Colocalization data are summarized in the Table⇓. Figure 7A⇓ shows colocalization of TUNEL with α SM actin. The TUNEL-positive VSMCs at 1, 6, and 18 hours after PTCA constituted 52.0±7.9%, 43.0±8.4%, and 35.0±8.8% of total TUNEL-positive cells, respectively. At 1 hour, these were mostly at the site of damage (Figure 4A⇑), whereas at 6 and 18 hours they were distant from the damage, including cells in deeper parts of the media (Figure 4B⇑ and 4C⇑). The proportion of TUNEL-positive VSMCs remained fairly constant at 7 days (32.5±2.0%), 14 days (41.4±9.8%), and 28 days (33.0±16.7%). Other TUNEL-positive cells, mainly in the adventitia and loose connective tissue of the artery, which did not colocalize with either antibody used were classified as “other cells” (Table⇓).
At 1, 6, and 18 hours an inflammatory cell infiltrate was observed in damaged regions and in overlying thrombus. Figure 7B⇑ shows colocalization of TUNEL with inflammatory cell antibody. The proportions of TUNEL-positive cells colocalizing with MAC387 at 1, 6, and 18 hours were 5.1±0.4%, 8.9±1.7%, and 34.1±7.1%, respectively (Table⇑). At 3 days, inflammatory cells were seen in loose connective tissue, especially in tissue adjacent to the breached IEL. The TUNEL-positive inflammatory cells constituted 16.6±2.7% of total TUNEL-positive cells at 3 days, 5.4±1.6% at 7 days, and 4.2% at 14 days. No inflammatory cells were seen at 28 days.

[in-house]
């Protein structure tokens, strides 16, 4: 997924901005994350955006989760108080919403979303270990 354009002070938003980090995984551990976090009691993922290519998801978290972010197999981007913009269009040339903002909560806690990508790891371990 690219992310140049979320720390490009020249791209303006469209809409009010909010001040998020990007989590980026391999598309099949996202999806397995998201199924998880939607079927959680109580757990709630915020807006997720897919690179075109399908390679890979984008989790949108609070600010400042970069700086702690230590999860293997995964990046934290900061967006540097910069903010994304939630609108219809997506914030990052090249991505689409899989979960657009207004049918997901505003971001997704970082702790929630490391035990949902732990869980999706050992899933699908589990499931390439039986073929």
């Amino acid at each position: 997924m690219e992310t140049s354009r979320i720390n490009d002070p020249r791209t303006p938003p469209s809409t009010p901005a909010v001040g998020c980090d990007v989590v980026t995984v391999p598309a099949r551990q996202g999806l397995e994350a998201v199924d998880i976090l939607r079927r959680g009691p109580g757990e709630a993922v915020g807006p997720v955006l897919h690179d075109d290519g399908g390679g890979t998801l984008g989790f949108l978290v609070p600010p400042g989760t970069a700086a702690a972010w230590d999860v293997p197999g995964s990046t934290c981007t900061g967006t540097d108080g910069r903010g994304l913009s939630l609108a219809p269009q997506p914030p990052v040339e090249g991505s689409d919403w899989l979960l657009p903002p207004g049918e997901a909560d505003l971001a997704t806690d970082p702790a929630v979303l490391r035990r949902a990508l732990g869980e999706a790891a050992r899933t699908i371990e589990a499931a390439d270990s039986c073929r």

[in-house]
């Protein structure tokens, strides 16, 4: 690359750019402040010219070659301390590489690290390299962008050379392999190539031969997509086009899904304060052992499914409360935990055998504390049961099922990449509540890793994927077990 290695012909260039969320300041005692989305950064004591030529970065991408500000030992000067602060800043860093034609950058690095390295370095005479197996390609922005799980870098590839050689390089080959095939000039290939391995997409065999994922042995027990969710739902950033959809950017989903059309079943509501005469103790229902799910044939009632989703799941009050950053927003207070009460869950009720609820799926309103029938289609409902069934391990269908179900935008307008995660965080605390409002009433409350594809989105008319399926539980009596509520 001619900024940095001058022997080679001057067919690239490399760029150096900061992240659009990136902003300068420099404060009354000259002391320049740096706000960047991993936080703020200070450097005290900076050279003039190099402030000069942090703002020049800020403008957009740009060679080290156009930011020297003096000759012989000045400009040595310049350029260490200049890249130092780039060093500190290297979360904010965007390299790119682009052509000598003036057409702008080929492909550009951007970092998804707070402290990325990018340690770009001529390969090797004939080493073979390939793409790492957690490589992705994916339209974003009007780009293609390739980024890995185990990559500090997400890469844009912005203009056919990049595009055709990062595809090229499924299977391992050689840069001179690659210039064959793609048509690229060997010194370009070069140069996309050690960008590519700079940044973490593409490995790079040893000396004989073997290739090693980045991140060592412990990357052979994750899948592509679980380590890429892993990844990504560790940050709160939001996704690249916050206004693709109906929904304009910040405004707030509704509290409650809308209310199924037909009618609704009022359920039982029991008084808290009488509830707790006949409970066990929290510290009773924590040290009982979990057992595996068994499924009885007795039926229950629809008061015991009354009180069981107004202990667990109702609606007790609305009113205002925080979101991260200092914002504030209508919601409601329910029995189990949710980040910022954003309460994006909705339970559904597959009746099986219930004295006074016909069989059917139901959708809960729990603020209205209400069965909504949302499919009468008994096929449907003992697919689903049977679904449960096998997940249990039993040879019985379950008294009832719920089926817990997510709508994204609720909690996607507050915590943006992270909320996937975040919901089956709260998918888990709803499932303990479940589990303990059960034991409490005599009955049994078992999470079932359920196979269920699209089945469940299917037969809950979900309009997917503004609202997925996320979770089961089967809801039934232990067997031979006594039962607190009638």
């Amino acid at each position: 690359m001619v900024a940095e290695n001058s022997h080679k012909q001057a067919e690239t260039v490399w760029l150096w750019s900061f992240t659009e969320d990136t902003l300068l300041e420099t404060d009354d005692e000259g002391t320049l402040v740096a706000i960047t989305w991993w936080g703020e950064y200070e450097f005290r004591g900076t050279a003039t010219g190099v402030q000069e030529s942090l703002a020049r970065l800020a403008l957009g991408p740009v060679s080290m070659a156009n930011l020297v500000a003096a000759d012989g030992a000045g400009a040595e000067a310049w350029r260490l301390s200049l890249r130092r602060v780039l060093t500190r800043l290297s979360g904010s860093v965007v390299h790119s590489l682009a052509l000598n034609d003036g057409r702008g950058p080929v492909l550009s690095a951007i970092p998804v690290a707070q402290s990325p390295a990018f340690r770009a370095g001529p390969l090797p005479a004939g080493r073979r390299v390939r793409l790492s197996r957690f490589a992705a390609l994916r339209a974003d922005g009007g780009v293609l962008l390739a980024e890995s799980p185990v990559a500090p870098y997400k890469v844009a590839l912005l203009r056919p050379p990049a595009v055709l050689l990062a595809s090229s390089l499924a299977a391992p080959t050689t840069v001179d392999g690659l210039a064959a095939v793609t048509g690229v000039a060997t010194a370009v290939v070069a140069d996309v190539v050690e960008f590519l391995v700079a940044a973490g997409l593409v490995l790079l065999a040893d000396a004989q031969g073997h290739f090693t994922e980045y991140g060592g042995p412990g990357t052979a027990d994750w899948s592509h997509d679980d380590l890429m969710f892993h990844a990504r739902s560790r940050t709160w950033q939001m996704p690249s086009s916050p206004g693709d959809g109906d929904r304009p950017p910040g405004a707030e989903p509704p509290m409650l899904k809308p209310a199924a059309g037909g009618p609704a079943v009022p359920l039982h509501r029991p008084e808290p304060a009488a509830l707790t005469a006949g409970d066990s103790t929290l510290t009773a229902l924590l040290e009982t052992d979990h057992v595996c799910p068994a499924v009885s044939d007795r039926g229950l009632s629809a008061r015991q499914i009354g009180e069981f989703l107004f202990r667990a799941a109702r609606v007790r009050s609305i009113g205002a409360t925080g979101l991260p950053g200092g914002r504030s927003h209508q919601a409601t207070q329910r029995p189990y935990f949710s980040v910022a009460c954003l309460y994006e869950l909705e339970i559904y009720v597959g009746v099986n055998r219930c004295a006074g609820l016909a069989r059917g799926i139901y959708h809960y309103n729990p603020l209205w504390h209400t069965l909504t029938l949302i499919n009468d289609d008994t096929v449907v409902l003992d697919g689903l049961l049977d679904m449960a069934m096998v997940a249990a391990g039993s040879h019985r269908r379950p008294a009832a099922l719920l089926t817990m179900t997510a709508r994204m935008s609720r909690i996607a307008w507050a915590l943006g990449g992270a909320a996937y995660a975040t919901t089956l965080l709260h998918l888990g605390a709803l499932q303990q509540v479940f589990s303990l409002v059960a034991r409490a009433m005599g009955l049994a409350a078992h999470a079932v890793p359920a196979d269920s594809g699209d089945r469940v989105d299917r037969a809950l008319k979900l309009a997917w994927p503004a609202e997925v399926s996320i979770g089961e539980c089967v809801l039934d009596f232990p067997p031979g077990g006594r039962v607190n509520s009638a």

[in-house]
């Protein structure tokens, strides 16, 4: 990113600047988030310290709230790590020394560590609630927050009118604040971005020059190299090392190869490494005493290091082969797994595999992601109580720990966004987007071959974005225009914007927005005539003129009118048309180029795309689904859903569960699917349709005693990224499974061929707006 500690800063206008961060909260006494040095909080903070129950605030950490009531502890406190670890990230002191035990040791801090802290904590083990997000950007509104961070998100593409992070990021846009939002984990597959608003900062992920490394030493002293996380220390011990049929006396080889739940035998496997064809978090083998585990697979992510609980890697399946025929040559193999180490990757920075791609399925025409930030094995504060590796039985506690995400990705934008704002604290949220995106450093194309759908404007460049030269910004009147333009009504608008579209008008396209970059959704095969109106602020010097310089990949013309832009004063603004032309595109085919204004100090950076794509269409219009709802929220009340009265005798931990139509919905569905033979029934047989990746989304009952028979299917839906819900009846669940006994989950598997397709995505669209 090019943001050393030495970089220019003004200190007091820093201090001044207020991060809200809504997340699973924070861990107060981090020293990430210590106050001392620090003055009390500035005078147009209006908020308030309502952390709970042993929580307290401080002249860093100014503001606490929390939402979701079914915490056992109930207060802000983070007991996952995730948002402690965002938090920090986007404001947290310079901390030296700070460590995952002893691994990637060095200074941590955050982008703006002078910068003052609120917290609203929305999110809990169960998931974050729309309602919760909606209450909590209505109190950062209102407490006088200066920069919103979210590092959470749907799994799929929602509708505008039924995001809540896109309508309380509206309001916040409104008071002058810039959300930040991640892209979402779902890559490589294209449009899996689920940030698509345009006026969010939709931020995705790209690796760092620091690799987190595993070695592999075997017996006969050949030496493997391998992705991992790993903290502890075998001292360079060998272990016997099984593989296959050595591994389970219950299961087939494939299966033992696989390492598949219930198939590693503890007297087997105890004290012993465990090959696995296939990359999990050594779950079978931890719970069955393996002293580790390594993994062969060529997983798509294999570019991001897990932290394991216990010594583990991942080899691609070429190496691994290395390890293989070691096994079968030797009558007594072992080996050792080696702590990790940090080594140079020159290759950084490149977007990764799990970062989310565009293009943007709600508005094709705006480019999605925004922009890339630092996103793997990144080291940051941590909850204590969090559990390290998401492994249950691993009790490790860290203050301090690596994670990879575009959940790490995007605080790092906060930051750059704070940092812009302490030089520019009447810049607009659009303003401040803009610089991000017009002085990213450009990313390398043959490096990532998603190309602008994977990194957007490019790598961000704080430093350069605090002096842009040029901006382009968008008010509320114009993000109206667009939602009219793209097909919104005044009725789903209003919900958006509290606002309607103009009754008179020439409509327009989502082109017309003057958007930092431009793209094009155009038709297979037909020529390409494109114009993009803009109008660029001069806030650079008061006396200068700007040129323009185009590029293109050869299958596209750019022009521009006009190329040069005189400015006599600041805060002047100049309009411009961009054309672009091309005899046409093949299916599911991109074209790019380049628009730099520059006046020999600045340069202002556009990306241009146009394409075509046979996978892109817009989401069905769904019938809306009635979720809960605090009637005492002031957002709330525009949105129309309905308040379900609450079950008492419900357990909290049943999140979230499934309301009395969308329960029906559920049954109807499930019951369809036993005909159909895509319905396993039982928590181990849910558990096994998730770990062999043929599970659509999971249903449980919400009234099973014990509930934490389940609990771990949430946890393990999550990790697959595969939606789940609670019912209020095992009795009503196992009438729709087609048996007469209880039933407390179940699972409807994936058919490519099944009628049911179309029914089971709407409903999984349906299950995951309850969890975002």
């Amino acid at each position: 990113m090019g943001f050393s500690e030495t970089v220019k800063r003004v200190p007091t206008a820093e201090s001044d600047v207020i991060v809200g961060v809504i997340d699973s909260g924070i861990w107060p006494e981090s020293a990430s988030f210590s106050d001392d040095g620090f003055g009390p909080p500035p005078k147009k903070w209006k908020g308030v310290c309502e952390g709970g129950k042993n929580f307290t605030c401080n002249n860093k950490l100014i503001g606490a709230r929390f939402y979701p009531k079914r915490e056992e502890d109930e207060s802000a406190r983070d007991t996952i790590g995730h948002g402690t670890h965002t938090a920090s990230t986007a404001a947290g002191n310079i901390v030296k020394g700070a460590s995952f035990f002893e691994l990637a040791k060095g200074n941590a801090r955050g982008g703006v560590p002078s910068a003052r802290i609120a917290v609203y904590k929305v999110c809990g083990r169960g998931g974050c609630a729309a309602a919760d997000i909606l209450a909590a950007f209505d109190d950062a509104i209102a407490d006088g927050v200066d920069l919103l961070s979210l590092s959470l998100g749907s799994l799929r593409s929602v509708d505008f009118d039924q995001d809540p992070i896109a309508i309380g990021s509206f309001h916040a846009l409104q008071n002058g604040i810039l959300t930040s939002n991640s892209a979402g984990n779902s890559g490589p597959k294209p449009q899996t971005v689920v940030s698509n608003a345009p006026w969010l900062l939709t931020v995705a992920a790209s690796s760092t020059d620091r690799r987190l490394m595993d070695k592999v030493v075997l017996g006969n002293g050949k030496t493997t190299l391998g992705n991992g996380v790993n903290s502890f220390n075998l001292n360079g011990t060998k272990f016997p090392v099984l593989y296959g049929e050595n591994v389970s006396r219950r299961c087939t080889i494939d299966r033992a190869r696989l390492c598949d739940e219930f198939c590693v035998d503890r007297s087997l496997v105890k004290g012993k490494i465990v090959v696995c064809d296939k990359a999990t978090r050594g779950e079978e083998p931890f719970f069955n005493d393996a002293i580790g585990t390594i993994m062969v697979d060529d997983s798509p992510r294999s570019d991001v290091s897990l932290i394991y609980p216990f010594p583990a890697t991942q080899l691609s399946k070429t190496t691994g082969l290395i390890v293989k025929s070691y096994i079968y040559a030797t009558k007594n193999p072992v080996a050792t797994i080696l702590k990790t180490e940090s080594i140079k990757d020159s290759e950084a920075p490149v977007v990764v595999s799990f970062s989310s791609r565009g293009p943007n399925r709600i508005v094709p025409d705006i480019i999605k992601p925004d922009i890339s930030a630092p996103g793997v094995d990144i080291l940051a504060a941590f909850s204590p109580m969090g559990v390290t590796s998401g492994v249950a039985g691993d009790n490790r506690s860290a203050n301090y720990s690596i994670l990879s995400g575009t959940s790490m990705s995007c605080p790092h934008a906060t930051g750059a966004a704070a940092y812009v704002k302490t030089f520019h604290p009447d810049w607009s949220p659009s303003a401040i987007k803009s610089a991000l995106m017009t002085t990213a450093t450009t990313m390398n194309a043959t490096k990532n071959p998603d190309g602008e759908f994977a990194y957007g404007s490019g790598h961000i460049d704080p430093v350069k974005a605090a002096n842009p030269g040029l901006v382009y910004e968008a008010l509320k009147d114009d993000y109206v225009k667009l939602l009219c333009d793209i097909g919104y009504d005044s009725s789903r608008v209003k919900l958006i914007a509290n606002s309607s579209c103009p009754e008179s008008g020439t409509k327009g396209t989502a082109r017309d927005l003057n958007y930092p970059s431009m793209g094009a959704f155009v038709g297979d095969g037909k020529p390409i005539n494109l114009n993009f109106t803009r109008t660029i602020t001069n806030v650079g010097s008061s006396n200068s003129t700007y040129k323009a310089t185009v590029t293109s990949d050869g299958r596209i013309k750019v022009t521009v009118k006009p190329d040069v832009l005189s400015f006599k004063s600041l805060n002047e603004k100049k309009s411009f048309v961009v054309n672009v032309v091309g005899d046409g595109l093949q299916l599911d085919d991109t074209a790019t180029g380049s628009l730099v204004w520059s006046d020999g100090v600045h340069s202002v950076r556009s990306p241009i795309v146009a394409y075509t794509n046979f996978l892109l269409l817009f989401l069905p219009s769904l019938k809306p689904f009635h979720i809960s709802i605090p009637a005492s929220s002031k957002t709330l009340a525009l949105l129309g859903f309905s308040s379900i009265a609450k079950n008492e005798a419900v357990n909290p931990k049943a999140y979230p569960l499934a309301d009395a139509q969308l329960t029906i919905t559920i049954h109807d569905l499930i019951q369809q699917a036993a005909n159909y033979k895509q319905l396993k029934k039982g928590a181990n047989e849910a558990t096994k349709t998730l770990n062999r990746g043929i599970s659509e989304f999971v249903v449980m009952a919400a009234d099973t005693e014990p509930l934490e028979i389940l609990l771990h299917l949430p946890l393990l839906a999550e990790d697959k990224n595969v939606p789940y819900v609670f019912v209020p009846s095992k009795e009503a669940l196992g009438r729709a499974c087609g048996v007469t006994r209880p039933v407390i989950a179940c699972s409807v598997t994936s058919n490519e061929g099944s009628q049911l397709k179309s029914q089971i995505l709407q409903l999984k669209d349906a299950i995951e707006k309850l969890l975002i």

Immunocolocalization of α-SM Actin With PCNA Staining
The majority of PCNA-positive cells in the media and neointima were VSMCs. A few PCNA-positive cells in the neoadventitia also colocalized for α-SM actin. PCNA-positive cells in the adventitia and loose connective tissue did not colocalize for α-SM actin, suggesting a different phenotype.